11. EXCLUSIVE: Visit to Andor Technology Camera Facility, 13 September: The IAA has arranged a special visit to the Andor Technology Camera manufacturing facility in Belfast. As many of you will know, Andor make some of the best - in many cases the best - high-end digital cameras in the world. They are used in every scientific application imaginable, including of course astronomy, and they can be found in many of the world's top observatories, and in spacecraft. They are also moving into the range of amateur astronomers, having recently acquired Apogee Instruments. Thanks to Dr Andy McCrea we have arranged a free special visit for IAA members, and friends, to this facility, on Saturday 13 September.

Provisional Programme:

1200 Meet in Andor Reception

Introductory welcome and short talk

Lunch (Free, provided by Andor) in their canteen

Tour of the Clean Room and factory assembly floor

Talks on the range of cameras and their applications

Talk on solar astronomy imaging using Andor cameras by Prof Mihalis Mathioudakis of the Astrophysics Research Centre in QUB (link from QUB/ Professor Smart)

Q&A Discussion

Finish - say 1530

  This is an exceptional opportunity to see and learn all about the latest developments and future plans for top class astronomical imaging equipment. Andor will also be interested in feedback from expert amateur users of digital imagers, so this is your opportunity to let them know what YOU would like to see available.

   Spaces are limited, so you must register your intention to attend. Please send your name and contact details to Dr Andy McCrea (of North Down Telescopes: email s.mccrea980at to ensure that you get a place, and mark your diaries now!



12. IAA ASTRONOMY VISITS - PLANS: As part of our 40th Anniversary celebrations, we are planning at least one astronomical trip to either GB or Paris. This is a preliminary enquiry to assess where the main interest would be. The options are broadly as follows: They would be in the form of a long weekend trip (Friday - Sunday, or Saturday to a BH Monday, or possible Friday to Monday)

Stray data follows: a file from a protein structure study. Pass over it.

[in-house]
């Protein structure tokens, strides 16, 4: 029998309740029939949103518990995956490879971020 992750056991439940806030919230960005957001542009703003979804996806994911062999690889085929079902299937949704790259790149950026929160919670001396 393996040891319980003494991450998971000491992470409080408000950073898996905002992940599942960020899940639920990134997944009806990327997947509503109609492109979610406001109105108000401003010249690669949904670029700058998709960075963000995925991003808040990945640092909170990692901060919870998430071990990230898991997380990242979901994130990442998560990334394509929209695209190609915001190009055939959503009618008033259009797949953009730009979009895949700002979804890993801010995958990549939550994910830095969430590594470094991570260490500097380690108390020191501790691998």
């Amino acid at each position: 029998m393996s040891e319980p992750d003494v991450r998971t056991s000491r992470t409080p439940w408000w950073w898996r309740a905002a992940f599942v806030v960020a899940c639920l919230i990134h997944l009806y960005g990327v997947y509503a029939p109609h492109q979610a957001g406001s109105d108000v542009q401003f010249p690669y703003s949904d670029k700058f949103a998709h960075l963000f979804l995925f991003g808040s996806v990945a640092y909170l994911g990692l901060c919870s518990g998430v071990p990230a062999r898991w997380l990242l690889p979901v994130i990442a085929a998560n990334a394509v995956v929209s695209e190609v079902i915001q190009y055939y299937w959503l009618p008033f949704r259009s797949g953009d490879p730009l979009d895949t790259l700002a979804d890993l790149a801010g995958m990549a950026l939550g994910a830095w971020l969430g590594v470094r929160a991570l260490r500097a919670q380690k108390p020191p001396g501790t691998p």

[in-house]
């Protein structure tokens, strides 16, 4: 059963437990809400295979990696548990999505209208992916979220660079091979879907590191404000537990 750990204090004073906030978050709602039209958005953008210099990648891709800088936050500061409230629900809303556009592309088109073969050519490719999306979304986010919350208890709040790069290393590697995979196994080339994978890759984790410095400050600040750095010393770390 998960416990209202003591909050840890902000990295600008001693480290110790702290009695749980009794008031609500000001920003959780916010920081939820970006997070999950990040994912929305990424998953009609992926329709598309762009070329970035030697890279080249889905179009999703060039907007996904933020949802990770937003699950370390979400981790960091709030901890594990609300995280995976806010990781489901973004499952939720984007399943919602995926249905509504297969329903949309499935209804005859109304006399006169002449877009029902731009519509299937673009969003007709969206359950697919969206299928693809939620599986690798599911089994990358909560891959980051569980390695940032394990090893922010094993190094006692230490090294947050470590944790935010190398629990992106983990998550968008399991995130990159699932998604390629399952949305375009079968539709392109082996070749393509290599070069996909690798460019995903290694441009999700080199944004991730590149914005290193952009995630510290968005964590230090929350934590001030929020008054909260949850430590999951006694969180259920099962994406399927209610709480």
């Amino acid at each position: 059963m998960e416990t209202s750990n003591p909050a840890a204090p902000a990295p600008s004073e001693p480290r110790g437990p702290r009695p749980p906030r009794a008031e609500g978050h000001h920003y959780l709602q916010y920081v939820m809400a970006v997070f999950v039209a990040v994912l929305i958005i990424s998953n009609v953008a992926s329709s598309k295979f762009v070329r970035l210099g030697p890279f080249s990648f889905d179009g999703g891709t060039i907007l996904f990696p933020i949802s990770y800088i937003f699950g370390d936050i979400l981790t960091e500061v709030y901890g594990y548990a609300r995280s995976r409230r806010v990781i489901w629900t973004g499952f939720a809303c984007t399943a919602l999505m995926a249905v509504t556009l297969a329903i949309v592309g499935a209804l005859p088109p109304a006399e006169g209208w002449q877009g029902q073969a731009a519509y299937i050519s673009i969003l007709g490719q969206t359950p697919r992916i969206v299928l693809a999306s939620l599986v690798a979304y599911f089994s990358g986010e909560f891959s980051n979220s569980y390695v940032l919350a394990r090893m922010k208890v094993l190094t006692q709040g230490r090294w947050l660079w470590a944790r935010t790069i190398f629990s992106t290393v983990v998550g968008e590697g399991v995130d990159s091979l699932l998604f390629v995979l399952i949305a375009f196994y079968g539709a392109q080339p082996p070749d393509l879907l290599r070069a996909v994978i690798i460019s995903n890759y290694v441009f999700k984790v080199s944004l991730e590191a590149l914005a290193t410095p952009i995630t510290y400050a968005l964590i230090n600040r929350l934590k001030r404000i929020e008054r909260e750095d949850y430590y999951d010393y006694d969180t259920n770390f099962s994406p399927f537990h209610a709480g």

1. GB Trip A: Visit to Jodrell Bank, The National Space Centre at Leicester, and possibly either the Spaceguard Centre in Wales or the astronomy centre at Cambridge.

2. GB Trip B: Visit to the historic Greenwich Observatory, Science Centre and Planetarium in London + a visit to the Royal Greenwich Observatory site and Science Centre at Herstmonceux in Sussex, + a visit to the South Downs Planetarium in Chichester (headed by Dr John Mason)

3. Trip to Paris: Visit to Paris to see the historic and still functioning Paris Observatory (made famous by Flammarion & others), and the Meudon Observatory near Versailles, just outside Paris: this hosts the famous 33" 'Grand Lunette' Refractor, the 3rd largest refractor in the world, and the largest outside the USA.

   If you are interested in any of these trips, please let me know by return, indicating them in order of preference.


13. INTERNATIONAL METEOR CONFERENCE, 2014  Thursday September 18 till Sunday 21 September 2014, Giron, France. Giron is a small village located in the south of the Jura Mountains close to Geneva. The region is easily reachable by air (Geneva or Lyon airport), by train (TGV high speed train from Paris and InterCity trains from Geneva railway station) and by car (highway A40 Lyon-Chamonix). Part of the attraction for this event is that a free visit to CERN is included in the price! See

 After 30 June you will not be able to book extra nights before or after the IMC via the LOC. After 30 June extra nights should be booked on your own behalf.